BBC Arabic TV -- the first satellite channel to launch after the charter's endorsement -- will also be "the first to benefit from it", says media expert and editor of the Weghat Nazar cultural monthly Ayman El-Sayyad.

"If Arab governments do impose restrictions on Arab satellite channels the result will be to control the transfer of news and not its reception. The skies are full of non-Arab satellites and viewers will still have free access to them." Yet the "mentality" that still governs decision-makers in the Arab world, says El-Sayyad, remains decades out of date, stuck in the period between the 1950s and 1990s when the authorities could control their local media.

"In the Arab consciousness the BBC is associated with news in the absence of news," he said, "and history seems to be repeating itself as the BBC establishes a TV presence."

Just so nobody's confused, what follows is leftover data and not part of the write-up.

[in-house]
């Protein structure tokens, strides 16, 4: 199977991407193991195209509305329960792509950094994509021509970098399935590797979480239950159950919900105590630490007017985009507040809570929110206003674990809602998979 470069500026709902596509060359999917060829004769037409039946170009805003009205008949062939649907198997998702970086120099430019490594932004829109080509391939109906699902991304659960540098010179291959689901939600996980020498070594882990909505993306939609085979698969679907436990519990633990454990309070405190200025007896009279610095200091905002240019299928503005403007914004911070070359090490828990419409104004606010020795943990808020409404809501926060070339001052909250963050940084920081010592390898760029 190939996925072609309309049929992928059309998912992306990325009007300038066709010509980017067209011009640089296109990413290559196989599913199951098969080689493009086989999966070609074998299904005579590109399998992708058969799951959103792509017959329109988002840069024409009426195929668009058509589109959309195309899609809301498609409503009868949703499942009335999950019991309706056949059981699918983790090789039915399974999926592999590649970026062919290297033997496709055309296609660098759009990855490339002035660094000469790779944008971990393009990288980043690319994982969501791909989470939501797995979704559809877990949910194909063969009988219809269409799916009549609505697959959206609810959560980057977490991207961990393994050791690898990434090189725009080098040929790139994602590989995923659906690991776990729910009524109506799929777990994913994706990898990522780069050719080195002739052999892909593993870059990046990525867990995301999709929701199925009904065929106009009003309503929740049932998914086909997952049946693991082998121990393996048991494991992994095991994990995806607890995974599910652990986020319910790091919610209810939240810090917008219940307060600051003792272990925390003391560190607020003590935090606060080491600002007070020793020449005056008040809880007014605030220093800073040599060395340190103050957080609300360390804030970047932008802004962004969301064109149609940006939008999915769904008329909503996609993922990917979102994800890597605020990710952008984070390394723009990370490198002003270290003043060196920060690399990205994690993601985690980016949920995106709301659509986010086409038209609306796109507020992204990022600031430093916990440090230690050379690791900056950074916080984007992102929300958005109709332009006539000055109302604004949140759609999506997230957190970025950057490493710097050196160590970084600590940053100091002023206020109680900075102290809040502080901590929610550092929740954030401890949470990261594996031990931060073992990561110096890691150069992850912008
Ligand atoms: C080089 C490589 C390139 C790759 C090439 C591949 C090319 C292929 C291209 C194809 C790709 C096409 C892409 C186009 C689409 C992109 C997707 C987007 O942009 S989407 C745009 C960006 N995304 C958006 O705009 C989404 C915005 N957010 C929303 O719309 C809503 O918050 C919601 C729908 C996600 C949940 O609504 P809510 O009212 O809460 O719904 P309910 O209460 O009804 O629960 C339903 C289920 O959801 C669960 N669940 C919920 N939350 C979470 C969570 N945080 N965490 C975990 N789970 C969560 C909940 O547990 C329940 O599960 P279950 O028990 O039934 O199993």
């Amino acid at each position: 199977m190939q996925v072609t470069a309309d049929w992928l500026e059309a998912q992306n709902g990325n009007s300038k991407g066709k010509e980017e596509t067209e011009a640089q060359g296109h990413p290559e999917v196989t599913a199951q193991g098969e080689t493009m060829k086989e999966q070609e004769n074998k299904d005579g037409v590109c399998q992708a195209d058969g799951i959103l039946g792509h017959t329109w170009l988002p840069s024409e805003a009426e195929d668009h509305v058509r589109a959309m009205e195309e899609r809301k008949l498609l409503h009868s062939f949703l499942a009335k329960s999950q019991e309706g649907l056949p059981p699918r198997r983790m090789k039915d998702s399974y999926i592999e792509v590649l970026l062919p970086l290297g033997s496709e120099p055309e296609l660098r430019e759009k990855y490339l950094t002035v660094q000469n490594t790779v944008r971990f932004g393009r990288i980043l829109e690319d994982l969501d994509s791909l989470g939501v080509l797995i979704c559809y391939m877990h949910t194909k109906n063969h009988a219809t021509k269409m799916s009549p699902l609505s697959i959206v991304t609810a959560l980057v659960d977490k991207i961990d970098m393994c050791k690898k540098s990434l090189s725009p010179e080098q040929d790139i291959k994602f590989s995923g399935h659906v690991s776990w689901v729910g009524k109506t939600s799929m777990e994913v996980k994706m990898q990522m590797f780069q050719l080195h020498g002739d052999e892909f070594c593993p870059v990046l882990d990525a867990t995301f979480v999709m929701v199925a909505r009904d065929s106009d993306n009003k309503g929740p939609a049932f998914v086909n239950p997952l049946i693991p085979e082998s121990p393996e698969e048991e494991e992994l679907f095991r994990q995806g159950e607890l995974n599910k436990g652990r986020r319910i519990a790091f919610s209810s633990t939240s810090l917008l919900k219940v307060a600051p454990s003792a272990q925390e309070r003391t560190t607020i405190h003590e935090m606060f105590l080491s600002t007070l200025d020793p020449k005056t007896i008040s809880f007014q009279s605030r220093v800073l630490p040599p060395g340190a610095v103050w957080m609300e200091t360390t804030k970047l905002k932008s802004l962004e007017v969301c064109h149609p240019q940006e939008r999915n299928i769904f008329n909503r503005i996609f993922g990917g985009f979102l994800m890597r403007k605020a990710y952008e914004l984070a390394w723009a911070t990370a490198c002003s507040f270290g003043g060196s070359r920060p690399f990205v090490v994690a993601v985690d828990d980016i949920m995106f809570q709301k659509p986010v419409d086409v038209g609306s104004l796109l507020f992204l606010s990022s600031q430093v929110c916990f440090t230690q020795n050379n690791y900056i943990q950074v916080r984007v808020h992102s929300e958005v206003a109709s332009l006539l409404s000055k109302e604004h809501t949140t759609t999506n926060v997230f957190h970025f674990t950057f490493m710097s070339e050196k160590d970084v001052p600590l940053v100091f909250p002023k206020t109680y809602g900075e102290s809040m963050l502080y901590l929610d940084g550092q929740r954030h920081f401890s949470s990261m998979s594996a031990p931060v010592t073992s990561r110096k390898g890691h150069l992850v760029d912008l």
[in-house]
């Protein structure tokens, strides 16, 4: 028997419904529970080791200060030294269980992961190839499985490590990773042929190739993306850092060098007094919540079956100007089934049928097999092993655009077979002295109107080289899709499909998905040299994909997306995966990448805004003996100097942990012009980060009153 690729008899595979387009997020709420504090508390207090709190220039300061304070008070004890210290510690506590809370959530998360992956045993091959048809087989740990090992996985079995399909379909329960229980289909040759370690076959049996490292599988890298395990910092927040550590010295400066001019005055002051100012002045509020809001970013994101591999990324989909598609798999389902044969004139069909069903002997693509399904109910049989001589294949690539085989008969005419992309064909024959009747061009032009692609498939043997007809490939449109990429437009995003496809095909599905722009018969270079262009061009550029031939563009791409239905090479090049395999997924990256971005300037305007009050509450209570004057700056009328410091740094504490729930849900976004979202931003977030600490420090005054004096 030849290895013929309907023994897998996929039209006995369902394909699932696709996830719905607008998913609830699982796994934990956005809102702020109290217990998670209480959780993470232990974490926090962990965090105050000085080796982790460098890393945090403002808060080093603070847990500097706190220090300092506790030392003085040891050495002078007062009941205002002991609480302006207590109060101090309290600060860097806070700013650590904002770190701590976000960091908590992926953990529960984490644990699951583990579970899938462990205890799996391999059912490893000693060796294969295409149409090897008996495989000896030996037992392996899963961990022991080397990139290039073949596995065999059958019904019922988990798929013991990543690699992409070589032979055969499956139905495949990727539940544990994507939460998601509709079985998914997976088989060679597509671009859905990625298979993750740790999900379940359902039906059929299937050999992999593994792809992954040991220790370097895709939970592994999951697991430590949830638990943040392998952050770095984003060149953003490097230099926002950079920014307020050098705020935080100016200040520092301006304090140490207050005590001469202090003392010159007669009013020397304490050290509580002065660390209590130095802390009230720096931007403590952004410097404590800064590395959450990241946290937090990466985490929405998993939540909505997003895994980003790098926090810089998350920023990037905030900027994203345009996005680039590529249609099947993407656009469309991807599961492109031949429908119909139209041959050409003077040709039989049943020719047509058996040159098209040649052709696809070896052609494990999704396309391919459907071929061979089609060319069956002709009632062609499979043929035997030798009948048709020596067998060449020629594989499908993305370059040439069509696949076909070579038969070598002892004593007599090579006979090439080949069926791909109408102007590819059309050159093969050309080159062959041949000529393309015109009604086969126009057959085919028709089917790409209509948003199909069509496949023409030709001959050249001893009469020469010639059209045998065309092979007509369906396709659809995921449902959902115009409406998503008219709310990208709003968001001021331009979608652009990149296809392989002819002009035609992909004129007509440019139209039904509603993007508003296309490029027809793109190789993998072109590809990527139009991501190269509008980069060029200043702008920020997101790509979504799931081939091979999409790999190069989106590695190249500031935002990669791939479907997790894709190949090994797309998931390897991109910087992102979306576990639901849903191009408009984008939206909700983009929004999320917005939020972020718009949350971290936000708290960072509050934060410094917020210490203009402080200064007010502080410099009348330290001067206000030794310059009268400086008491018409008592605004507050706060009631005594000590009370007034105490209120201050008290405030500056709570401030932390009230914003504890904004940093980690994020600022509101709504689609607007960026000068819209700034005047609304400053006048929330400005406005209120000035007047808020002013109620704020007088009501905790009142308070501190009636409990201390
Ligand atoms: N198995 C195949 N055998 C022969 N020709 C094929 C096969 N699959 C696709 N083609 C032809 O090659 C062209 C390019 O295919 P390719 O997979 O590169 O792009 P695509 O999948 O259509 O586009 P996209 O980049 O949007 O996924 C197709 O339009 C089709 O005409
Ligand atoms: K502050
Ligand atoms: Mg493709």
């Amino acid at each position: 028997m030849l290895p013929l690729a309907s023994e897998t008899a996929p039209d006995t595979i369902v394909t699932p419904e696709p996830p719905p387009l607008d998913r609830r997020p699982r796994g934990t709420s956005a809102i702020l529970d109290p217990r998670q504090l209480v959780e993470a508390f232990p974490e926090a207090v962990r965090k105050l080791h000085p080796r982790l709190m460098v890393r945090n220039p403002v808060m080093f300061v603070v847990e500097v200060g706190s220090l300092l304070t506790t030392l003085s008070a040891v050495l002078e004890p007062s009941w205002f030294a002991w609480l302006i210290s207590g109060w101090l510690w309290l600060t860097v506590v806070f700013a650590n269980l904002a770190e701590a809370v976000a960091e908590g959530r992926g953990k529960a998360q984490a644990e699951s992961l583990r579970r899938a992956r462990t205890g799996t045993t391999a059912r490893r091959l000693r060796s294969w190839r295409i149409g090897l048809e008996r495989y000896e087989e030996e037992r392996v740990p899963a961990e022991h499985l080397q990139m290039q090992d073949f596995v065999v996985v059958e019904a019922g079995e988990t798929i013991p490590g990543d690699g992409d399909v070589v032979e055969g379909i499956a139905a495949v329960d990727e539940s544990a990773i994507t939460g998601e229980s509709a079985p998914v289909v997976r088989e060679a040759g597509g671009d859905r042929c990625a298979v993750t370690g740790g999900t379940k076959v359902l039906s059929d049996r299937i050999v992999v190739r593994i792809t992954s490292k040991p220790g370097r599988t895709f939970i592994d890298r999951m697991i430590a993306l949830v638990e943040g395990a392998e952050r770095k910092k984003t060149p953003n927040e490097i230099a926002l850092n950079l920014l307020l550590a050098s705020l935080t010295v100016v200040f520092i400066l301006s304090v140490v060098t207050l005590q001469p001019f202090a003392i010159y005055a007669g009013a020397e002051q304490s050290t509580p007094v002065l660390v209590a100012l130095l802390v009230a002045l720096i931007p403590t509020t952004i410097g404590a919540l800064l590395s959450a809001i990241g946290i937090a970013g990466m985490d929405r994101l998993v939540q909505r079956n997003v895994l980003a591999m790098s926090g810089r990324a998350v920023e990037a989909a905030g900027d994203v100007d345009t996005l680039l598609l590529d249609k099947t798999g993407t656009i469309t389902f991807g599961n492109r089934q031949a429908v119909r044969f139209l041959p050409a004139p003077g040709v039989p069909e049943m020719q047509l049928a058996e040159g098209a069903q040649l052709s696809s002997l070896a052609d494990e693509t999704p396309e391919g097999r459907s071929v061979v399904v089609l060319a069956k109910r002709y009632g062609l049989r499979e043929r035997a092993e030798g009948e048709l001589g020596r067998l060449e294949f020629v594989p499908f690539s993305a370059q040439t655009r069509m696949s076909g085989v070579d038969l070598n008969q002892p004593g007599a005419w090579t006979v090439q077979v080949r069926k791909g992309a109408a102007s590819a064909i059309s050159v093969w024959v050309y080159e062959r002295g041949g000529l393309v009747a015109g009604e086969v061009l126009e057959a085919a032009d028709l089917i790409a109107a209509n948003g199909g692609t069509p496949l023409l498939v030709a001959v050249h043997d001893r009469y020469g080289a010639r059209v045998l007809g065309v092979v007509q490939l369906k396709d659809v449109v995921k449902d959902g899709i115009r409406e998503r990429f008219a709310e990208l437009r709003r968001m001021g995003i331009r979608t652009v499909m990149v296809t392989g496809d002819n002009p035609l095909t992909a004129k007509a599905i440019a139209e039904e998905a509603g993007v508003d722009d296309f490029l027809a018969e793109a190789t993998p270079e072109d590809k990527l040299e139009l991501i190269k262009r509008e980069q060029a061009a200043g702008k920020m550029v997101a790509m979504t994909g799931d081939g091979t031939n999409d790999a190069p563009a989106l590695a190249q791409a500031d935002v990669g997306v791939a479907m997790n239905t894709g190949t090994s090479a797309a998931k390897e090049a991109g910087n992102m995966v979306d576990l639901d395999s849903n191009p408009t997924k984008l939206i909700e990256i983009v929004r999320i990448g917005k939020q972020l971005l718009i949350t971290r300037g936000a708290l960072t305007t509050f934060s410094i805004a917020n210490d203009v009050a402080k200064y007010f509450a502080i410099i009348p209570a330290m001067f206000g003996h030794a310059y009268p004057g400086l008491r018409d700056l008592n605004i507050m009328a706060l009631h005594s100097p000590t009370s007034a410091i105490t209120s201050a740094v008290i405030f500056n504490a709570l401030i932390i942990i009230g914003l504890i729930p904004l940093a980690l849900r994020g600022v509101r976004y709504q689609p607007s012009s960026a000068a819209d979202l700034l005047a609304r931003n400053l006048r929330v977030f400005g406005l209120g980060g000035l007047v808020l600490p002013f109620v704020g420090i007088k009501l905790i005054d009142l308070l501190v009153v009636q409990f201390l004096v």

That the Egyptian authorities are ready and willing to interfere in the running of TV stations was made clear when, recently, the Egyptian Al-Hayat (life) TV station was granted a licence only after it agreed to a list of conditions including a ban on talk shows. "The BBC will operate outside the conditions imposed by the Arab authorities," notes Al-Sayyad.

BBC Arabic's top man Hossam El-Sokkari disagrees. "The charter has been overrated," he told the Weekly. "If unhappy with a particular broadcaster, governments either restrict the reporter's movement or close the office down. This would still be a risk and the charter does not make it any worse. I am not sure there is much change there."

The BBC's Arabic TV station "will not change its professional editorial policy as a result of [the charter]. Our brand and the quality of our journalism has been appreciated for more than 70 years."

The charter, El-Sokkari argues, is a sign of the frustration of Arab governments with the media which has repeatedly crossed what used to be considered red lines. But it is not anything that concerns the BBC, says El-Sokkari. "We do not allow our editorial integrity to be affected by government policies."

"We are independent and funded by British tax payers. We don't want to push a political message to Arab viewers nor do we want to dictate or promote any values."